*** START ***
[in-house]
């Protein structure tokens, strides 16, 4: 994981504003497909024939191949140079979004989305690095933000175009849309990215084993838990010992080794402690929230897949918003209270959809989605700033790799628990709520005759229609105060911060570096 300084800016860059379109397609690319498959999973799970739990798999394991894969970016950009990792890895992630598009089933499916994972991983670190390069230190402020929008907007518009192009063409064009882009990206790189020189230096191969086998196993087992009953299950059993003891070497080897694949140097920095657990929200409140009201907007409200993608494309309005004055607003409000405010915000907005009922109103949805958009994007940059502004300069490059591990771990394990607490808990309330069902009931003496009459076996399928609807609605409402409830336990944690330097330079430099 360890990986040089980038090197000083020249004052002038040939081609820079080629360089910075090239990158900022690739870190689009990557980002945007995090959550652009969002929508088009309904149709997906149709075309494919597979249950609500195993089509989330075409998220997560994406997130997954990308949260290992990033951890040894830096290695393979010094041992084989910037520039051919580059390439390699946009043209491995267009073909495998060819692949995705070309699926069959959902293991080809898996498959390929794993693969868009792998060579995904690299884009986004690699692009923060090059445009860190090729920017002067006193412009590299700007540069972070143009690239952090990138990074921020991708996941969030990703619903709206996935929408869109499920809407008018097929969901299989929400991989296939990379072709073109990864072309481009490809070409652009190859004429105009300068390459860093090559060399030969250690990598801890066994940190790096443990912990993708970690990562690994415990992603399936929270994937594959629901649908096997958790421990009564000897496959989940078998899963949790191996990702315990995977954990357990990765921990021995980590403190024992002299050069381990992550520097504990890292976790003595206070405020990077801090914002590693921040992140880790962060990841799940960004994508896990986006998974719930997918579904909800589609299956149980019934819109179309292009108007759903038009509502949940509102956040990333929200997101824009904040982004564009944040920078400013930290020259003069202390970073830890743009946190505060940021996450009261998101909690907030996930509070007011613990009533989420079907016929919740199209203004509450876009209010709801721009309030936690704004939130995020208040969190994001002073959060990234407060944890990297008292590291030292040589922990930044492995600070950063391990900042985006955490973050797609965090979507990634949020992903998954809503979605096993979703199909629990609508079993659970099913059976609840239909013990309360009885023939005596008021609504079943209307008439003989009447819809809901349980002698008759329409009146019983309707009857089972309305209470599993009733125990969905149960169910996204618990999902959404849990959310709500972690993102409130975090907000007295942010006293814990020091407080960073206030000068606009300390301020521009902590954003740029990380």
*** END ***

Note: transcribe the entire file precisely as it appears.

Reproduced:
[in-house]
């Protein structure tokens, strides 16, 4: 994981504003497909024939191949140079979004989305690095933000175009849309990215084993838990010992080794402690929230897949918003209270959809989605700033790799628990709520005759229609105060911060570096 300084800016860059379109397609690319498959999973799970739990798999394991894969970016950009990792890895992630598009089933499916994972991983670190390069230190402020929008907007518009192009063409064009882009990206790189020189230096191969086998196993087992009953299950059993003891070497080897694949140097920095657990929200409140009201907007409200993608494309309005004055607003409000405010915000907005009922109103949805958009994007940059502004300069490059591990771990394990607490808990309330069902009931003496009459076996399928609807609605409402409830336990944690330097330079430099 360890990986040089980038090197000083020249004052002038040939081609820079080629360089910075090239990158900022690739870190689009990557980002945007995090959550652009969002929508088009309904149709997906149709075309494919597979249950609500195993089509989330075409998220997560994406997130997954990308949260290992990033951890040894830096290695393979010094041992084989910037520039051919580059390439390699946009043209491995267009073909495998060819692949995705070309699926069959959902293991080809898996498959390929794993693969868009792998060579995904690299884009986004690699692009923060090059445009860190090729920017002067006193412009590299700007540069972070143009690239952090990138990074921020991708996941969030990703619903709206996935929408869109499920809407008018097929969901299989929400991989296939990379072709073109990864072309481009490809070409652009190859004429105009300068390459860093090559060399030969250690990598801890066994940190790096443990912990993708970690990562690994415990992603399936929270994937594959629901649908096997958790421990009564000897496959989940078998899963949790191996990702315990995977954990357990990765921990021995980590403190024992002299050069381990992550520097504990890292976790003595206070405020990077801090914002590693921040992140880790962060990841799940960004994508896990986006998974719930997918579904909800589609299956149980019934819109179309292009108007759903038009509502949940509102956040990333929200997101824009904040982004564009944040920078400013930290020259003069202390970073830890743009946190505060940021996450009261998101909690907030996930509070007011613990009533989420079907016929919740199209203004509450876009209010709801721009309030936690704004939130995020208040969190994001002073959060990234407060944890990297008292590291030292040589922990930044492995600070950063391990900042985006955490973050797609965090979507990634949020992903998954809503979605096993979703199909629990609508079993659970099913059976609840239909013990309360009885023939005596008021609504079943209307008439003989009447819809809901349980002698008759329409009146019983309707009857089972309305209470599993009733125990969905149960169910996204618990999902959404849990959310709500972690993102409130975090907000007295942010006293814990020091407080960073206030000068606009300390301020521009902590954003740029990380």